Every time I reach for a jar of my homemade tomato and chilli jam I get Peter and Gordon’s 1964 hit A World Without Love going through my head. It’s got nothing to do with them but there is a mental association. The recipe belongs to New Zealand’s Peter Gordon who invented it while head chef at Notting Hill’s Sugar Club restaurant in 1995.
He mixed the jam with crème fraiche and served it with scallops and watercress, taking a cue from a dish then popular in Australia, deep-fried baby potatoes with chilli sauce and sour cream, the latter tempering the fierceness of the chilli.
Other chefs soon took it up, giving it their own spin. In Sheffield, Cary Brown at Carriages made it a signature dish, keeping the fishy connection but serving it straight with monkfish. And he’s been copied, too.
I’ve been making it for a few years, in various versions, eventually putting my own spin on it. Half the fun of cooking is messing about with recipes. Now, to misquote Peter and Gordon, I can’t imagine a world without tomato and chilli jam.
Peter Gordon, who is Maori and a devotee of ‘fusion food’ which incorporates influences from around the world, uses Thai fish sauce in his recipe and my advice is don’t start without it. Worcestershire sauce is not quite an adequate substitute.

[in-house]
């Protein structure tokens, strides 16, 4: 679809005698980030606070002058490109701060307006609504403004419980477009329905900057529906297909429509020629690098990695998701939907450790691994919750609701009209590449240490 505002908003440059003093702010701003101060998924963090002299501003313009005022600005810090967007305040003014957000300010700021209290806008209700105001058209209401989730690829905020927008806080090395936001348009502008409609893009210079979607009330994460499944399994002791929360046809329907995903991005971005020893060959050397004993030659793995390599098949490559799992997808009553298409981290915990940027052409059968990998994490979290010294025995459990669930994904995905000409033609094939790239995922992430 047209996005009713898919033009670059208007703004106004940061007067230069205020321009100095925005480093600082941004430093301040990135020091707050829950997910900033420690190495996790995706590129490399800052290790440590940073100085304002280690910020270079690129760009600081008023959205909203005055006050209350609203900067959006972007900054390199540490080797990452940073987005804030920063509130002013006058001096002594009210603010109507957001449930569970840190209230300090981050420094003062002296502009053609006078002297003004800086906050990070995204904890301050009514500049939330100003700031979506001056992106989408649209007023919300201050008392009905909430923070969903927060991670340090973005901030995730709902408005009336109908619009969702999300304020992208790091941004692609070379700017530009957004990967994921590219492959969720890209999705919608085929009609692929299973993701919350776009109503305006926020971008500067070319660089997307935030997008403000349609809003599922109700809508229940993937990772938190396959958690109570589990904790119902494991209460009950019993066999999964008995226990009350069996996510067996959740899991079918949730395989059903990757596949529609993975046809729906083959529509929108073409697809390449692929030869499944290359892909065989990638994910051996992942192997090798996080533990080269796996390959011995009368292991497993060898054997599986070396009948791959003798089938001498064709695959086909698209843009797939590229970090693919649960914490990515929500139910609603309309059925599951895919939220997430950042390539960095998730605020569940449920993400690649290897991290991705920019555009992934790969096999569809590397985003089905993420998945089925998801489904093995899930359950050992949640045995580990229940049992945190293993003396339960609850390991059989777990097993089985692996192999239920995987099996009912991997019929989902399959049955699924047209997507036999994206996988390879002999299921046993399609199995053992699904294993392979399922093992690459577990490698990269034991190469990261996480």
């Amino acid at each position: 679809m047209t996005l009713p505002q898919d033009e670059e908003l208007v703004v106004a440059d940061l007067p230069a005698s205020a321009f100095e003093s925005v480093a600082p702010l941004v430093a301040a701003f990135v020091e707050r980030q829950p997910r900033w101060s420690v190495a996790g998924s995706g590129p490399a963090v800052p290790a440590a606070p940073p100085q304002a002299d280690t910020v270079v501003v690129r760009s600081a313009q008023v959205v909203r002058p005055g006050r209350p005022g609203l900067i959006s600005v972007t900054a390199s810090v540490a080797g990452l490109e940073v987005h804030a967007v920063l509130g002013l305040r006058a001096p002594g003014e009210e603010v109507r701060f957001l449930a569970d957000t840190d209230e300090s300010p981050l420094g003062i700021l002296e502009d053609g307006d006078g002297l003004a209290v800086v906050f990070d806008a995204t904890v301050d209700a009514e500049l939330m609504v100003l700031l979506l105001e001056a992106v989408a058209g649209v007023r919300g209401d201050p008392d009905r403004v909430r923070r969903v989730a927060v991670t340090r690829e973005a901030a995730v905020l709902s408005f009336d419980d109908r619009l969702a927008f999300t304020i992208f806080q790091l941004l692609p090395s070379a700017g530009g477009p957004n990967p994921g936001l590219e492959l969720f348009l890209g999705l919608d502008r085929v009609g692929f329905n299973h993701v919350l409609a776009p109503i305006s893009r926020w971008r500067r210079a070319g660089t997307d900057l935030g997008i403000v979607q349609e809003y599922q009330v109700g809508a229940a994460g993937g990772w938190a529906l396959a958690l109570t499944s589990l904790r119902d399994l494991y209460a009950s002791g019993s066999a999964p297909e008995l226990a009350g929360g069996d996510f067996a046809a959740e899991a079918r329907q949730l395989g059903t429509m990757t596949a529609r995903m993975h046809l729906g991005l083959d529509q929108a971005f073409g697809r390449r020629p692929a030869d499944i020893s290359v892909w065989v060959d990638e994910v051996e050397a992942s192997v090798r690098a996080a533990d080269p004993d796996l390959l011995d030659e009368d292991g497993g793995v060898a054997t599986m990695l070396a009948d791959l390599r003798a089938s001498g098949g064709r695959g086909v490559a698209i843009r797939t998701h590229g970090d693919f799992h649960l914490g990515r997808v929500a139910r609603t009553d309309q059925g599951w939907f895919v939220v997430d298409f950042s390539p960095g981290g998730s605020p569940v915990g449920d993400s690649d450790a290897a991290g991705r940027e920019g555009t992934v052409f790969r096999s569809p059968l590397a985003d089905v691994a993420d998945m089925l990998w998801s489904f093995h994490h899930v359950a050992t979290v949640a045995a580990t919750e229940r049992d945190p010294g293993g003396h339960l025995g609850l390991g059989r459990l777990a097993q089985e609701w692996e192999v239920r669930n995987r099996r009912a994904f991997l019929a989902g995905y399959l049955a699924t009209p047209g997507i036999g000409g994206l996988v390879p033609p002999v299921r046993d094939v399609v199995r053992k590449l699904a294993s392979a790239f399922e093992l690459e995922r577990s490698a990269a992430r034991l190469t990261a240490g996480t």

But I have added ginger, which he doesn’t, to up the oriental input as well as lemon juice, and shredded basil if it’s handy. It’s great to make if you have a lot of homegrown tomatoes and chilli so you might want to save this recipe for later. But you can substitute passata for tomatoes or use a combination of both, as I have when I’ve not had enough tomatoes for a big batch. I’ll be making some more soon as my last lot, made in 2014, is fast running out. It keeps for ages.
I eat my chilli jam dolloped straight onto homemade fishcakes (or mixed first with a little yoghurt) and it goes well on grilled goats cheese. And it makes a good marinade.
Here’s my recipe. You can find Peter Gordon’s original which is easily available online. Pick your chillies carefully: go for red and biggish ones which tend to be less hot than the smaller varieties. But as any curry chef will tell you, a spoonful of sugar lessens chilli heat and there’s more than a spoonful in this recipe!
2 kg tomatoes, chopped finely, including peel and seeds
3-4 chillies, de-seeded if liked
3-4 lemons, juiced
1 kg granulated sugar
Generous shake or two of fish sauce
Large knob of ginger, grated and juice squeezed out
120 m red wine vinegar (white or cider will do)
Sea salt and back pepper
Put everything EXCEPT the sugar into a heavy saucepan and cook gently until mushy.
Add sugar and stir to dissolve.
Increase heat as you would for making other jams and cook for 20-30 minutes until setting point. I use the cold saucer method – put three or four in the freezer, taking them out one by one to test. Put a blob on the saucer, stick it in the fridge for three minutes (you’ve taken the jam pan off the heat, haven’t you?) then try the wrinkle test. If no luck, put the pan back on the heat, and cook on for a couple of minutes before trying again. Pour into sterilized jars.
This quantity made me seven 300ml jars.
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